Yesterday, I boarded a double-decker tour bus in an effort to explore more of Cuenca. As I climbed the stairs to the open-air roof section, the operator told me, rather casually, “Stay seated”. I nodded in quick acknowledgement, thinking little of the interaction. I soon discovered the reasoning behind his warning.
Throughout the two hour ride, dozens of times, we passed under power lines hanging so low they would have hit any standing person, of even medium height. Even sitting, I could have easily reached up and grabbed many of them. Most of the tour group instinctively ducked down in their seats throughout the trip, constantly aware of the imminent danger passing above us. The pure liability of it all shocked me.
Our tour group was a varied international mix, it wasn't clear that everyone had even understood the warning about the power lines. There were elderly people with poor eyesight, excited children clamoring on their parent’s laps for better views, ambitious photographers turned backwards, distracted by their cameras. The potential for catastrophe was incredible. To say nothing of electrocution, these thick black power lines could have easily caught and lifted a person off the bus. There were many close calls.
And yet, it was a great trip. Interesting, well-planned, and staffed by informative tour guides. The inherent danger involved seemed an afterthought to the locals running the operation, and I think that’s because of how obvious it all was. You can see that there are power lines everywhere - so don’t stand up. There was no need for waivers, or required seat belts, or constant precautions – the safety of each passenger relied on their own common sense. No, it wasn't perfectly safe, but it was safe enough.
Needless to say, something like this would never be allowed in the United States. In the land of insurance and liability and suing, it is a necessary business practice to think of every consumer as an unbelievably stupid, reckless child. To not to do so is a recipe for a bankruptcy- causing lawsuit.
There was not sufficient signage explaining that jumping into the tiger exhibit would expose my client to tiger attacks.
The restaurant establishment should not have allowed me to buy that 9th beer, they should have known about my penchant for drunk driving.
Yes, the chainsaw had a warning label against using power equipment while intoxicated, but I have trouble reading when I’m drunk.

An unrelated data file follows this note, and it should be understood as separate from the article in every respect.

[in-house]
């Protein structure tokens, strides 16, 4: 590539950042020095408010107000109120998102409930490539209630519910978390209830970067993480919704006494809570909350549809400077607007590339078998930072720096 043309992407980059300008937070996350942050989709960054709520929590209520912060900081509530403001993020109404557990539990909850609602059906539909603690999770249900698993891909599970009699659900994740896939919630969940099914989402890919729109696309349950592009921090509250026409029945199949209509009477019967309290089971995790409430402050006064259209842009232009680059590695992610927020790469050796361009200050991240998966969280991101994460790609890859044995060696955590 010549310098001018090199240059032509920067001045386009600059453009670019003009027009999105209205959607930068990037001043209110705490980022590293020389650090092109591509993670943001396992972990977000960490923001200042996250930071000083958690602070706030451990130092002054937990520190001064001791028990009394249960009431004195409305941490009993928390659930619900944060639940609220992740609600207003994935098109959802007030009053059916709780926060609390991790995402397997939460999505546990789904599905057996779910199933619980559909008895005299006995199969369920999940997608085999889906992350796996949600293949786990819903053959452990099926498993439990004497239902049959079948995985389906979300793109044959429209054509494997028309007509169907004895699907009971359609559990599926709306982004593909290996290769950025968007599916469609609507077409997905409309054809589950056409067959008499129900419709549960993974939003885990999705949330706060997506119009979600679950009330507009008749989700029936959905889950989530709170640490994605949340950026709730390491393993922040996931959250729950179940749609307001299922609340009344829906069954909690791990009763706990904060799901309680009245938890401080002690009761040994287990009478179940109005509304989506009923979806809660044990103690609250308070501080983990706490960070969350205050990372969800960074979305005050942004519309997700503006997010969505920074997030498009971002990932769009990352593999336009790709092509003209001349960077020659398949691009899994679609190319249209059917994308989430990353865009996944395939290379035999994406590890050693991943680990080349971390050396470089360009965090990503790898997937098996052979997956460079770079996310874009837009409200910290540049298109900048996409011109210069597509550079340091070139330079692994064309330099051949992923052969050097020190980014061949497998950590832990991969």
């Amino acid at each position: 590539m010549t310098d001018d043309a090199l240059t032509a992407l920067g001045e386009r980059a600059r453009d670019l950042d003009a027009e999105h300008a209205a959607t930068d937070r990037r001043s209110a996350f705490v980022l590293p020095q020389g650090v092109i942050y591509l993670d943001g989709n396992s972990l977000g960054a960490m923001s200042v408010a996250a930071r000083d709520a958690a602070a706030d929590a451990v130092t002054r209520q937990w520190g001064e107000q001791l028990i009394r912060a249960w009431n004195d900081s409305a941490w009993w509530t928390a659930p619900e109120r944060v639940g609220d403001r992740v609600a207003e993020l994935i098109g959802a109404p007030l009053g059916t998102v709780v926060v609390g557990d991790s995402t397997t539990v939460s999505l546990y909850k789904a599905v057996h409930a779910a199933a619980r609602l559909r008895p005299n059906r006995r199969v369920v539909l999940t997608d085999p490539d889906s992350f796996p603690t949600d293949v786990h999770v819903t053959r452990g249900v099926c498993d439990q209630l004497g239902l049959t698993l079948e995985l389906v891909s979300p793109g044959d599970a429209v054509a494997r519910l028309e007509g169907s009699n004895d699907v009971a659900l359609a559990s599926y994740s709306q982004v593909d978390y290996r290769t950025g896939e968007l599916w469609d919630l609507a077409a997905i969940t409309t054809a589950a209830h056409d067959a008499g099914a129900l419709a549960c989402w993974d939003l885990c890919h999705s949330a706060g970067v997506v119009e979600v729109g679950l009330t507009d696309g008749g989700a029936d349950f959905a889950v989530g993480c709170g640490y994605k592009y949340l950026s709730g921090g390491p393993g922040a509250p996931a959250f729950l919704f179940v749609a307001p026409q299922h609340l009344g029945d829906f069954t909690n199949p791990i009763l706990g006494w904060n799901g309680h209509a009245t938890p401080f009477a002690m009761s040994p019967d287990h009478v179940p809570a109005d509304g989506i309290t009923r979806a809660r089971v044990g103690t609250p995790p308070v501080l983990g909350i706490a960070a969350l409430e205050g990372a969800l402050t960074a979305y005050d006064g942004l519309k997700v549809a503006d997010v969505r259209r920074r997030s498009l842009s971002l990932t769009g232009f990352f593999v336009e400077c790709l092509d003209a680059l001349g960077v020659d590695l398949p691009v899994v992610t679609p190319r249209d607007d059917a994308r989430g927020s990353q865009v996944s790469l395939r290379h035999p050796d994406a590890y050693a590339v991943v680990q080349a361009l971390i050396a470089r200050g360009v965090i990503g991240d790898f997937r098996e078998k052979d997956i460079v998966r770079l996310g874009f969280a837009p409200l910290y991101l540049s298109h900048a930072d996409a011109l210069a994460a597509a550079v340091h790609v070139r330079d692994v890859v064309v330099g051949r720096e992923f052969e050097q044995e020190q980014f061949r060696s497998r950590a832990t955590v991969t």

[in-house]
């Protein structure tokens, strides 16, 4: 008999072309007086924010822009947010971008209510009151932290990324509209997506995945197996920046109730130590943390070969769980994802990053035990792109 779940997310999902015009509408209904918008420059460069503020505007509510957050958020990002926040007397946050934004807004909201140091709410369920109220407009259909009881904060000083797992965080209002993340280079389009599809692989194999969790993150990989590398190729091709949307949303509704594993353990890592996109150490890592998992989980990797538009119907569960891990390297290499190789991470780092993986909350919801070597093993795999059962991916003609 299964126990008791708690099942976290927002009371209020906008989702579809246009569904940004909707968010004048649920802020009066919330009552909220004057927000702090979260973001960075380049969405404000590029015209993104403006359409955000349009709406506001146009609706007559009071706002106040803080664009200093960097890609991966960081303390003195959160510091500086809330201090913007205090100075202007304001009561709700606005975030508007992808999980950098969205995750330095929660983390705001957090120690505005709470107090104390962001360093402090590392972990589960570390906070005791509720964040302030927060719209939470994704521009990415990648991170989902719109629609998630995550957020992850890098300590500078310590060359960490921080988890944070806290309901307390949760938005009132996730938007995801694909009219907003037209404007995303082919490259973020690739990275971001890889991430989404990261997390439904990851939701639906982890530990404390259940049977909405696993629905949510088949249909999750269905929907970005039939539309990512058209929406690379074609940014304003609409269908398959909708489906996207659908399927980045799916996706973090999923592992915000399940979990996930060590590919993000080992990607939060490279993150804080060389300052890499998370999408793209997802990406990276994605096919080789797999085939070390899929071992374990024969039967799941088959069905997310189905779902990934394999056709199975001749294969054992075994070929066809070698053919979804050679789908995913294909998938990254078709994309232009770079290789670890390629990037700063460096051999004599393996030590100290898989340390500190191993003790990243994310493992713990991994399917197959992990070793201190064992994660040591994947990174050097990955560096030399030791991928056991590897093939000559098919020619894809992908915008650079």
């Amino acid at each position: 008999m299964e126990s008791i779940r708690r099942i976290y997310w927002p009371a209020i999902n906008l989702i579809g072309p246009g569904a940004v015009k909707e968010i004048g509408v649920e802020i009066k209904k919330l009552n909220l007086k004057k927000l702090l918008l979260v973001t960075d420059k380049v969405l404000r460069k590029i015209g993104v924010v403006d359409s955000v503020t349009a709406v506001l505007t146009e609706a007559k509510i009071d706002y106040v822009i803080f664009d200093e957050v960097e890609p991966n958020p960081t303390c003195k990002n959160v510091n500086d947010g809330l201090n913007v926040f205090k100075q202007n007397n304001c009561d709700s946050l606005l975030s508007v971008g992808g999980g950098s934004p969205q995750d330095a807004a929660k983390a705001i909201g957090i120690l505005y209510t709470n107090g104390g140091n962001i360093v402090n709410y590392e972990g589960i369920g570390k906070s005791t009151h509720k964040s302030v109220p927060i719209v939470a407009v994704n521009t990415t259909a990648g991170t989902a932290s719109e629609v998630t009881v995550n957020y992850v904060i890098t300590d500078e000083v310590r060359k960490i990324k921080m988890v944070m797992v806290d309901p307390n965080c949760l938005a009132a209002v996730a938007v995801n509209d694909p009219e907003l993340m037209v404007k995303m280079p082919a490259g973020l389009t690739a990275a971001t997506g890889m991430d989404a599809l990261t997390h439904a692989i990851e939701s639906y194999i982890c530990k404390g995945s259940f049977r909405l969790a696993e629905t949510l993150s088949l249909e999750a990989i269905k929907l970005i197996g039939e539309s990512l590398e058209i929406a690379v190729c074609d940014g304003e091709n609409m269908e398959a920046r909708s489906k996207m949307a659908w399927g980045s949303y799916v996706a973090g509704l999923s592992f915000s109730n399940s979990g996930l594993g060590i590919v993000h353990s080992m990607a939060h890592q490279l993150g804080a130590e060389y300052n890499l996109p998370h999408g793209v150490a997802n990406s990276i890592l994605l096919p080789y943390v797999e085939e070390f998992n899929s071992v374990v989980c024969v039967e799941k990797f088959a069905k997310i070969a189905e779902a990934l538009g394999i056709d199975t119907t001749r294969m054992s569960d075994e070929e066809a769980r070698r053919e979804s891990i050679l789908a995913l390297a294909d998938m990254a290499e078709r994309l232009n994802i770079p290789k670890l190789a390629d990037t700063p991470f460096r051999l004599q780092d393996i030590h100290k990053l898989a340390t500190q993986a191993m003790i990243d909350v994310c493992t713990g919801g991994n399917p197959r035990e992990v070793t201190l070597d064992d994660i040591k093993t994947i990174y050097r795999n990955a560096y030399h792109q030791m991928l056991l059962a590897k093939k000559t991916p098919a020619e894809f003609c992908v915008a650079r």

This tort ridiculousness is incredibly limiting. Encountering rejection of this concept in foreign countries is a breath of fresh air. You’re still safe, but because a reasonable portion of that security depends on you, you have the option to assume more risk, if you so choose. You’re not a child anymore. You’re never forced into any kind of danger, but you get to make more choices about what type of danger you’re willing to accept. There is no overbearing legal and insurance system insisting that, because, one day in a fictional future, some distracted tourist might possibly not be aware enough of his surrounding to duck under a power line, an entire enjoyable bus tour should not be allowed to exist. No one is forcing you to take the bus tour, the choice is always yours.
Do I advocate full deregulation? No. I was there that day in Zimbabwe, walking to the bridge, when the bungee jump broke. I experienced Vang Vieng at the height of its madness and agree that it could not continue. Safety considerations, especially for the risk-inclined backpacker set, are necessary. But the United States has been transformed, through a misguided system of legal liability, into a place ruled by fear of a lawsuit. There is little excitement to be found inside a bubble of extreme protection and warning. It’s refreshing to be in a country where the consumer is given more responsibility and therefore more choice. It’s simply safe enough and, if you keep your wits about you, you’ll be just fine.